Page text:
Monday, April 25th, 2016
Critical thinking is the ability to think clearly and rationally about what to do or what to believe. It includes the ability to engage in reflective and independent thinking.
At the most simple level, critical thinking involves us in making an evaluation or judgment about what we hear or see. For many people, this can just mean making a quick mental decision based on the presenting evidence within a relatively short time frame. This approach may work effectively much of the time, especially when the decision has minimal impact on our work or on our life in general.
However, the regular use of a “lightly” examined or even an “unexamined” approach may lead to a complacent habit when we hear all arguments that are put to us. In these circumstances, we may easily become hostage to other people’s interpretations of what we should do or how we should live, and we may come to not much like what they have chosen and even feel negatively impacted. For this reason alone, we may want to build our own critical thinking skills to a higher level and develop better and more evolved habits using different and deeper critical thinking approaches, no matter what the argument or the decision that needs to be made.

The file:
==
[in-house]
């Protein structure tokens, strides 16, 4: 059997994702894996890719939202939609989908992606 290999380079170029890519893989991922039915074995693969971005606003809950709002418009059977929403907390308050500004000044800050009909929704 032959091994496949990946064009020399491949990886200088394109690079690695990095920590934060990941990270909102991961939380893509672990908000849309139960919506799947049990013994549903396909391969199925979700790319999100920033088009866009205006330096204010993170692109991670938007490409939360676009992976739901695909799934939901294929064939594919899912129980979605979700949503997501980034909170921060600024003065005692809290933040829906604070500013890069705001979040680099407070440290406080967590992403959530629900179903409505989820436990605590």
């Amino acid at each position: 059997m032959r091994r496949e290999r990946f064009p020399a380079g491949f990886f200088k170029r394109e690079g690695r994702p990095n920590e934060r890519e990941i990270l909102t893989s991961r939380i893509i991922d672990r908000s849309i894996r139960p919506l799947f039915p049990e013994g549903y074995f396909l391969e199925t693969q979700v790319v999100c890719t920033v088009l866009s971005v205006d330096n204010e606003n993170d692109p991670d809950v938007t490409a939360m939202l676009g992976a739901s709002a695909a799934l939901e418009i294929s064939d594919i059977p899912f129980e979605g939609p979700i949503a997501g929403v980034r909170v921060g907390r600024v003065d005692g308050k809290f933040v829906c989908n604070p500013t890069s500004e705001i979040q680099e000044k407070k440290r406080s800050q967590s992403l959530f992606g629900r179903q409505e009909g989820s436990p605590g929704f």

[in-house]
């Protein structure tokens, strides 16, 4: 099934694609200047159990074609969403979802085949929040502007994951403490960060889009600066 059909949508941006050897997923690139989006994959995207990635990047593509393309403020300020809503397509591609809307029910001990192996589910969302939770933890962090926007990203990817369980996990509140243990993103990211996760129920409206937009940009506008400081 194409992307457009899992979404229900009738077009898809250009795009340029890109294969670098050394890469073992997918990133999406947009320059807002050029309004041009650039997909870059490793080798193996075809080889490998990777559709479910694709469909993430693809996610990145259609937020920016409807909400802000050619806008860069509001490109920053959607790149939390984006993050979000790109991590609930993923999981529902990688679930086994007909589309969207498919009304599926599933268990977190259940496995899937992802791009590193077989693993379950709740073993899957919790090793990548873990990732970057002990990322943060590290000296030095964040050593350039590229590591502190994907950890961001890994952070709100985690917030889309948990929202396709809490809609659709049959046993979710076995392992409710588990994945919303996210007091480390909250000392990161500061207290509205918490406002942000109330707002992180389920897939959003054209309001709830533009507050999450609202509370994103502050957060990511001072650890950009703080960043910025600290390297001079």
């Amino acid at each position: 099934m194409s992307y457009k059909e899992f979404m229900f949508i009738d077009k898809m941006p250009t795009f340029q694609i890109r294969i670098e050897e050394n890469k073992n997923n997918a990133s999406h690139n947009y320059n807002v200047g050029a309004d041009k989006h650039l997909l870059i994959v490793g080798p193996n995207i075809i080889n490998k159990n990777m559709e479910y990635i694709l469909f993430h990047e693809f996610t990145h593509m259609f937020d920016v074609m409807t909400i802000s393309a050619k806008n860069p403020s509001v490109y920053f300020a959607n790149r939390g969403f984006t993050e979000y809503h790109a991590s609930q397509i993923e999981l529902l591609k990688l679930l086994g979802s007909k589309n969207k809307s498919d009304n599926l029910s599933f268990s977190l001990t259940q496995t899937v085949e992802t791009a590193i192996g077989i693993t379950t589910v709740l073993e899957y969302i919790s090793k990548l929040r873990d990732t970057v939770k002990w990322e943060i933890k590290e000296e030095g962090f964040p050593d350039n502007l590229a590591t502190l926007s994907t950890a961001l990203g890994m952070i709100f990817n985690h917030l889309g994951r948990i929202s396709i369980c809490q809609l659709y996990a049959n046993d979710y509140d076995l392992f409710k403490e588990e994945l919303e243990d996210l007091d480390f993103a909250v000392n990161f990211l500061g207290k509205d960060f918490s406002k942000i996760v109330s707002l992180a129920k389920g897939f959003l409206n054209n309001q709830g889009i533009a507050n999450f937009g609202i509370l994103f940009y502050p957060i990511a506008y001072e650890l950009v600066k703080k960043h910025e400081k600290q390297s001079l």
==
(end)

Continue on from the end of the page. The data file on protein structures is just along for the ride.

Critical thinking is not a matter of accumulating information. A person with a good memory and who knows a lot of facts is not necessarily good at critical thinking. A critical thinker is able to deduce consequences from what he knows, and he knows how to make use of information to solve problems, and to seek relevant sources of information to inform himself.
Summing-up: critical thinking is a form of mental judgment that is specifically purposeful and reflective. As a result, when using critical thinking, an individual makes a decision or solves the problem of judging what to believe or what to do, but does so in a highly reflective or considered way.